New York’s incumbent Gov. Andrew Cuomo may be the poster child for the Democratic Party’s rightward shift in recent years. After much handwringing among progressives in the state about his campaign for reelection and Cuomo’s effectively neutralizing the Working Families Party, those who can’t stomach voting for the incumbent governor seem to have been left with one choice: voting for the Green Party’s Howie Hawkins.
While Hawkins’s campaign, like any third party run in the US, is clearly a longshot, he has also amassed an incredible amount of support from one of the Democratic Party’s most historically solid constituencies: teachers unions.
Hawkins and his running mate Brian Jones seem to have struck a chord with teachers with their platform of “Quality Education for All.” It includes fully funding public schools; fully funding pre‑k and kindergarten programs with certified union teachers; teacher evaluations based on collaboration; free tuition to CUNY, SUNY, and community colleges; and opting out of Race to the Top.
“We gotta opt out of high stakes testing, Common Core, the whole corporate privatization agenda,” he says.
Last night, during the race’s only debate, Hawkins continued to push for teachers and public schools over Common Core and charters. “I want local parents, teachers, and school boards to make the decisions about curriculum and assessment. They know what the kids need. They’re the ones that care the most about those kids,” he said.
Six teachers unions and five educators’ organizations have endorsed Hawkins, including the Buffalo Teachers Federation, the Independent Commission on Public Education, the New York Collective of Radical Educators, and the Port Jefferson Station Teachers Association. He has also received support from progressive education groups.
The team’s first endorsement came in June from the New York Badass Teachers Association (BAT). “This decision was made because of extreme disillusionment with the current New York Governor, Andrew Cuomo, who has earned an appalling reputation for supporting and in some cases ramming anti-public school legislation through the legislature,” the association said. The New York’s BAT claims 2,000 educators and parents as members who are “committed to defending and preserving public education.”
Along with the numerous endorsements from teachers associations, Hawkins has also received the personal endorsement of Diane Ravitch, a former Assistant Secretary of Education and perhaps the preeminent critic of corporate education reform in the US.
While she voted for Zephyr Teachout in the Democratic primary, Ravitch is now throwing her support behind Hawkins and Jones. “I am casting a protest vote for the first time in my life. I am voting for the candidates of the Green Party.”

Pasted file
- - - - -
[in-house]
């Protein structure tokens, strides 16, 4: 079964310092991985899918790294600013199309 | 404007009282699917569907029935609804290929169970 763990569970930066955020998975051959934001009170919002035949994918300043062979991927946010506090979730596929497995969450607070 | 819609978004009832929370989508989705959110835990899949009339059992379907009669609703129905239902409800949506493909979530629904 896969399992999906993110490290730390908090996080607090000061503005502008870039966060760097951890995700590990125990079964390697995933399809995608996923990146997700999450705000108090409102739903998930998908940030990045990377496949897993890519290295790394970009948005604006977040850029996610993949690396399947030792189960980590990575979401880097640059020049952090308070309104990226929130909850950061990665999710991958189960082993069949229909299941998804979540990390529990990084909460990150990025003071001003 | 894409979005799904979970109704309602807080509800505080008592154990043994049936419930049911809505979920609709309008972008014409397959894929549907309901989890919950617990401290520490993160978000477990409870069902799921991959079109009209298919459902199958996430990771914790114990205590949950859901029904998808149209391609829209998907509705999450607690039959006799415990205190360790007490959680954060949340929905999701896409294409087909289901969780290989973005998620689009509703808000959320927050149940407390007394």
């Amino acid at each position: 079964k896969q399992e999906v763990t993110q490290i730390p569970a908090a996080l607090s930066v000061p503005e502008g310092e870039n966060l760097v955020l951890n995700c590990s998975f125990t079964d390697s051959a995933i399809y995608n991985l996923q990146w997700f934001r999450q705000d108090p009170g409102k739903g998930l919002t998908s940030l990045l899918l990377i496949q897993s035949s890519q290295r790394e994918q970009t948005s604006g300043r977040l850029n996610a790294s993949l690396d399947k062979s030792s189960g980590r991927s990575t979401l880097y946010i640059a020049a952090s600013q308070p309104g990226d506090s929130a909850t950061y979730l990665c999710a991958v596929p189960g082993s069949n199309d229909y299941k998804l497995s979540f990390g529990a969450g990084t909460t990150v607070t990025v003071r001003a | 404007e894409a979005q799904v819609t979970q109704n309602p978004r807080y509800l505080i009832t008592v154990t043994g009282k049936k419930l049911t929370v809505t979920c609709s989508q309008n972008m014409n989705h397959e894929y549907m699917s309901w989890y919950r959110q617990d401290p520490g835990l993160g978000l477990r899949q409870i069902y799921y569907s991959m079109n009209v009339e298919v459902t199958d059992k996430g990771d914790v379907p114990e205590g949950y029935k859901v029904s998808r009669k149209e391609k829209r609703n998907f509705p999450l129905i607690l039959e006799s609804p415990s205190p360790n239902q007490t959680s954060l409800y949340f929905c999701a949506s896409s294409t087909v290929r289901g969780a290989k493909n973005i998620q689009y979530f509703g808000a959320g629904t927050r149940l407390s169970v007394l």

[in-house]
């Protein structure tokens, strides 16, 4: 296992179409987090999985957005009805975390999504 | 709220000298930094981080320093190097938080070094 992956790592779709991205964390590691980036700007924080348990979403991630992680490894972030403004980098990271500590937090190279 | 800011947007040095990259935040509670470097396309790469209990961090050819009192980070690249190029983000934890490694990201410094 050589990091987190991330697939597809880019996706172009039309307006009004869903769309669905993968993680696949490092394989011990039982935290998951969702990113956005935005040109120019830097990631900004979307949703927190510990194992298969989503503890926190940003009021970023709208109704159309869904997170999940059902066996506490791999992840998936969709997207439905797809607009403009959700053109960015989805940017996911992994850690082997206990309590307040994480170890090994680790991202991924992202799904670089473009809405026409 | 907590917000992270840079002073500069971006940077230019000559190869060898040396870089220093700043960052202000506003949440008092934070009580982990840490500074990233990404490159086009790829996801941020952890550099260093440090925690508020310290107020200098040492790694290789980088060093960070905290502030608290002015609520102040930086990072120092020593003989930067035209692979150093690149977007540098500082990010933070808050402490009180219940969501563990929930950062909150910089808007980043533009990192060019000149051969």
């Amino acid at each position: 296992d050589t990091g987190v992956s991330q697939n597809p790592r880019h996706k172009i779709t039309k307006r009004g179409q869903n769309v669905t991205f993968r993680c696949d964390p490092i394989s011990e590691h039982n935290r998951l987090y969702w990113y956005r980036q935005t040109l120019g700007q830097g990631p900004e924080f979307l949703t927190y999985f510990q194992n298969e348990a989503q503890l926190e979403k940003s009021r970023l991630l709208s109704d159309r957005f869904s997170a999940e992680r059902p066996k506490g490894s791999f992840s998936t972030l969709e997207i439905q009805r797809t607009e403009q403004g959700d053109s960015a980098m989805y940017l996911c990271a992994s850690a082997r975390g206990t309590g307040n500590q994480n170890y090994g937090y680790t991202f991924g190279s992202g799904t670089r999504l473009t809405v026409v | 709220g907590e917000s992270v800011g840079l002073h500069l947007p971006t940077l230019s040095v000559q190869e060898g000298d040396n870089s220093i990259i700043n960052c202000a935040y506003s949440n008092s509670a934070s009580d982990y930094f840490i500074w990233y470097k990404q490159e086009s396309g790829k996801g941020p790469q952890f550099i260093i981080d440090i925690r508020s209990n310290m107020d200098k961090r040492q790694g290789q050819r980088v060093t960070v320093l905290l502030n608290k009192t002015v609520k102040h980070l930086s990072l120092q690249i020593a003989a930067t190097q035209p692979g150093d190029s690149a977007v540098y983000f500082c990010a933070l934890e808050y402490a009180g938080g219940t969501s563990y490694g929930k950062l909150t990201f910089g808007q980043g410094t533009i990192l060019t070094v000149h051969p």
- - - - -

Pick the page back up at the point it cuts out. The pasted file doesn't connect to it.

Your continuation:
The Greens are currently polling in a distant third behind Cuomo and Republican candidate Rob Astorino, but this support from teachers unions may give Hawkins a chance to shake up New York politics.
Hawkins, a Teamster and UPS worker, ran for governor in 2010 as the Green Party candidate. Although he came in third, his campaign put the Green Party back on the state ballot after receiving the required 50,000 votes, which allows the party to collect fewer signatures than other minority parties. The less time spent gathering signatures, the more time spent campaigning on issues.
Hawkins’ platform beyond education includes a Green New Deal for New York and calls for an end to fracking; a raise in the minimum wage; and universal, single-payer healthcare. His stance on education, however, is what is garnering him the most support among teachers.
Endorsements aren’t the whole story. Hawkins’ running mate, Brian Jones, is a teacher currently working toward a PhD in urban education. He worked for nine years in the New York City public school system and has fought against the privatization of public education, including as a member of the Movement of Rank-and-File Educators (MORE), a reform caucus within the United Federation of Teachers in New York City.
In March, Jones said on Democracy Now! “I feel … there’s a pattern that charter school leaders hold out great promise, make huge claims and promises, and then run into the usual problems that people run into when they’re trying to serve some of our neediest students. … Charter schools have fallen way below their hype. Their hype is disproportionate to their actual merits.”
Cuomo, who supports the expansion of charter schools despite opposition from teachers and New York City Mayor Bill de Blasio, has recently been shown to have received campaign funds from charter school supporters. In August, the New York State United Teachers (NYSUT) union decided it would not endorse Cuomo, in part because of his support of charters. Despite the growing support for Hawkins, Carl Korn of NYSUT tells Working In These Times that the decision to not issue any endorsement for a gubernatorial candidate will stand.
Hawkins’ chances of moving to Albany next year are slim. His stated goals in April when he accepted the nomination were to “to quadruple the money we raise and the votes we get. I think that is within our reach.” With Cuomo’s approval ratings slipping—down 20 points from their high in February 2011 — and some polls showing Hawkins polling as high as twenty-four percent in Syracuse, this is within reach. His support from teachers, however, shows that there is growing discontent with the corporate model Cuomo is applying to school reform — and a willingness among some teachers to back a protest candidate over a neoliberal Democrat.
“We’re setting up tests to set them [public schools] to fail, … and a bunch of hedge fund guys are making a bunch of money off that. Public education should not be for sale,” Hawkins said on the capitol steps earlier this year.
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